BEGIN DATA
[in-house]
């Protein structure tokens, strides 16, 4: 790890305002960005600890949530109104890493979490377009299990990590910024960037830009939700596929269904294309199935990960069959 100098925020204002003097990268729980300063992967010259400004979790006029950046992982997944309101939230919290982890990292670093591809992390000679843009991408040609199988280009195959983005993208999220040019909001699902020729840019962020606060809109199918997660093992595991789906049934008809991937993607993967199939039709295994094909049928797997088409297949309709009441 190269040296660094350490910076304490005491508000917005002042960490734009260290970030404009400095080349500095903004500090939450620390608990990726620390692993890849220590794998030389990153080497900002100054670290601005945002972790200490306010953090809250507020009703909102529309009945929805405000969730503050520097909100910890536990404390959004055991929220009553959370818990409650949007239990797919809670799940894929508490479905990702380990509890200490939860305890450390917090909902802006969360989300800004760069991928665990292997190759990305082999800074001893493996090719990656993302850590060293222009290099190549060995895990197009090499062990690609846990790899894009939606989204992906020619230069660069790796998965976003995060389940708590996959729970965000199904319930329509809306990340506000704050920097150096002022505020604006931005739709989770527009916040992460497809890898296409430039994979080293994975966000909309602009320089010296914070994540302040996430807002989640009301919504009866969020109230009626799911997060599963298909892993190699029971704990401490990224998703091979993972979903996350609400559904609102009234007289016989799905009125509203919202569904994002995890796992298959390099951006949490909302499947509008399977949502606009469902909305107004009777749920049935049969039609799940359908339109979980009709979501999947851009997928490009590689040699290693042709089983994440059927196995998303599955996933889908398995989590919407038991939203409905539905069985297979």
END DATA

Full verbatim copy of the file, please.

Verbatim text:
[in-house]
């Protein structure tokens, strides 16, 4: 790890305002960005600890949530109104890493979490377009299990990590910024960037830009939700596929269904294309199935990960069959 100098925020204002003097990268729980300063992967010259400004979790006029950046992982997944309101939230919290982890990292670093591809992390000679843009991408040609199988280009195959983005993208999220040019909001699902020729840019962020606060809109199918997660093992595991789906049934008809991937993607993967199939039709295994094909049928797997088409297949309709009441 190269040296660094350490910076304490005491508000917005002042960490734009260290970030404009400095080349500095903004500090939450620390608990990726620390692993890849220590794998030389990153080497900002100054670290601005945002972790200490306010953090809250507020009703909102529309009945929805405000969730503050520097909100910890536990404390959004055991929220009553959370818990409650949007239990797919809670799940894929508490479905990702380990509890200490939860305890450390917090909902802006969360989300800004760069991928665990292997190759990305082999800074001893493996090719990656993302850590060293222009290099190549060995895990197009090499062990690609846990790899894009939606989204992906020619230069660069790796998965976003995060389940708590996959729970965000199904319930329509809306990340506000704050920097150096002022505020604006931005739709989770527009916040992460497809890898296409430039994979080293994975966000909309602009320089010296914070994540302040996430807002989640009301919504009866969020109230009626799911997060599963298909892993190699029971704990401490990224998703091979993972979903996350609400559904609102009234007289016989799905009125509203919202569904994002995890796992298959390099951006949490909302499947509008399977949502606009469902909305107004009777749920049935049969039609799940359908339109979980009709979501999947851009997928490009590689040699290693042709089983994440059927196995998303599955996933889908398995989590919407038991939203409905539905069985297979």